Conaway Applauds Initiation of Enforcement Action Against China’s Agricultural Subsidies

Dan Corn, Cotton, Grain, Industry News Release



House Agriculture Committee Chairman K. Michael Conaway (R-TX) joined U.S. Trade Representative Michael Froman, U.S. Secretary of Agriculture Tom Vilsack and a bipartisan group of Members of Congress in announcing the U.S. has launched a new trade enforcement action against China at the World Trade Organization (WTO) as a result of China’s excessive government support for corn, rice, and wheat production.

Chairman Conaway convened two full committee hearings last year (June and October) to review foreign agricultural subsidies and their detrimental, trade-distorting impact on American agricultural producers. Conaway has long raised concerns about the actions of foreign competitors and has frequently called on the Obama Administration to initiate WTO challenges against the high and rising foreign subsidies, tariffs, and non-tariff trade barriers. In announcing the enforcement action today, USTR noted that China has exceeded its allowable subsidy limits on corn, rice, and wheat by $100 billion in 2015 alone. In contrast, it is worth noting that the United States abides by the limits agreed to in the WTO.

The Chairman’s remarks as prepared follow:

“I appreciate Ambassador Froman and Secretary Vilsack’s work to begin to draw attention to—and to challenge—high and rising foreign subsidies, tariffs, and other barriers to trade, and particularly those of China.  I also want to thank Ambassadors Darci Vetter and Michael Punke for their tireless work on these important issues.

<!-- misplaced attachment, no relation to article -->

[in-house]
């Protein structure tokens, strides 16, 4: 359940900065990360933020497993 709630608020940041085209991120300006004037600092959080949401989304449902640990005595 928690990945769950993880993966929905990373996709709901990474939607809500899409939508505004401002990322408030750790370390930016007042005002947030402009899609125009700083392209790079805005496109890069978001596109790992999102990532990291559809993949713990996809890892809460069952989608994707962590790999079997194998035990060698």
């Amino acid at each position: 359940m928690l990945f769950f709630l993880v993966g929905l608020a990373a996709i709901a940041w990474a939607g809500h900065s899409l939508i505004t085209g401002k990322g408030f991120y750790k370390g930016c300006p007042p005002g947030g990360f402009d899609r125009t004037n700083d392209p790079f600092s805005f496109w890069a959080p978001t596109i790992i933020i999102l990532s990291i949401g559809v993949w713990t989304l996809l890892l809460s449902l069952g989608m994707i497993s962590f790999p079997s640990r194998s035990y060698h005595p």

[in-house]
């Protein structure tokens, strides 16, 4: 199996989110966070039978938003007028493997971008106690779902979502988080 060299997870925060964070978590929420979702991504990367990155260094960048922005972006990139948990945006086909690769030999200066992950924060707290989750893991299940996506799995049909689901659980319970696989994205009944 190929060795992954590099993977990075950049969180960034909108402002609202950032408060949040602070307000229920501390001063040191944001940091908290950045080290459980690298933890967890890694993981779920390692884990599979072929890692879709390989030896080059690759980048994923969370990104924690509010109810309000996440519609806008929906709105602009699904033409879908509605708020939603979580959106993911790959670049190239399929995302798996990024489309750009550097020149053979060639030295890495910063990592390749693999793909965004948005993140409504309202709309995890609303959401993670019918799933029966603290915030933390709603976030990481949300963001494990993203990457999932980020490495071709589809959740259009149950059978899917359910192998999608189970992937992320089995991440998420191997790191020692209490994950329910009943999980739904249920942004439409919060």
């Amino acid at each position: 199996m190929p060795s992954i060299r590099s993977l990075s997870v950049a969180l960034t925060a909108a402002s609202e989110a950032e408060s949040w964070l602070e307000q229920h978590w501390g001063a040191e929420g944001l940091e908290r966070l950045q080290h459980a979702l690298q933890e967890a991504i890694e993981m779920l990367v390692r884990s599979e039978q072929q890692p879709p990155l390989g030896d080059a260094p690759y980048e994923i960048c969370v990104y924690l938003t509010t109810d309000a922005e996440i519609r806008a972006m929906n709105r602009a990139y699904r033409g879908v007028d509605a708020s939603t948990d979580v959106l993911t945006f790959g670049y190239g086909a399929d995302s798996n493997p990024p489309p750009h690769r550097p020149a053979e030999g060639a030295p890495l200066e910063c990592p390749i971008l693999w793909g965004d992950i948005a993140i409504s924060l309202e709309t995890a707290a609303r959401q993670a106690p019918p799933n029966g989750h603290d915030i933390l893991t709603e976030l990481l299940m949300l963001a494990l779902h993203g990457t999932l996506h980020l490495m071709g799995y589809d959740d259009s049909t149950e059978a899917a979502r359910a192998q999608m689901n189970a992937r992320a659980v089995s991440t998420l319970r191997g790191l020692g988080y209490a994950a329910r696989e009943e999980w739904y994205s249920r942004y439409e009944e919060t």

“Even as U.S. support for American farmers and ranchers declines, we have seen a tremendous and steady rise in foreign barriers to trade which is troubling.  Foreign subsidies and tariffs make it very difficult for American farmers and ranchers to make a living and support their families. They also undermine support for trade.

“I am grateful that the U.S. government has opened a case concerning China’s treatment of corn, rice, and wheat.  And, I do believe that this must only be a start because I believe that this is really just the tip of the iceberg in terms of the predatory practices going on around the world that harm our producers.

“As just one example, I am very hopeful that beyond the challenges announced today, that the U.S. government will also vigorously pursue a case against China concerning its cotton policy which has wreaked havoc on our domestic producers.  Absent this, I fear that our domestic cotton production and all that it means to our nation’s economy will be lost in much the same way we forfeited our textile industry, once the largest manufacturing sector of our economy.

“In any case, once again, I am very pleased that the U.S. is beginning to stand up and challenge the predatory trade practices of China. It is long overdue, and I appreciate the leadership of Ambassador Froman and Secretary Vilsack in getting the ball rolling.”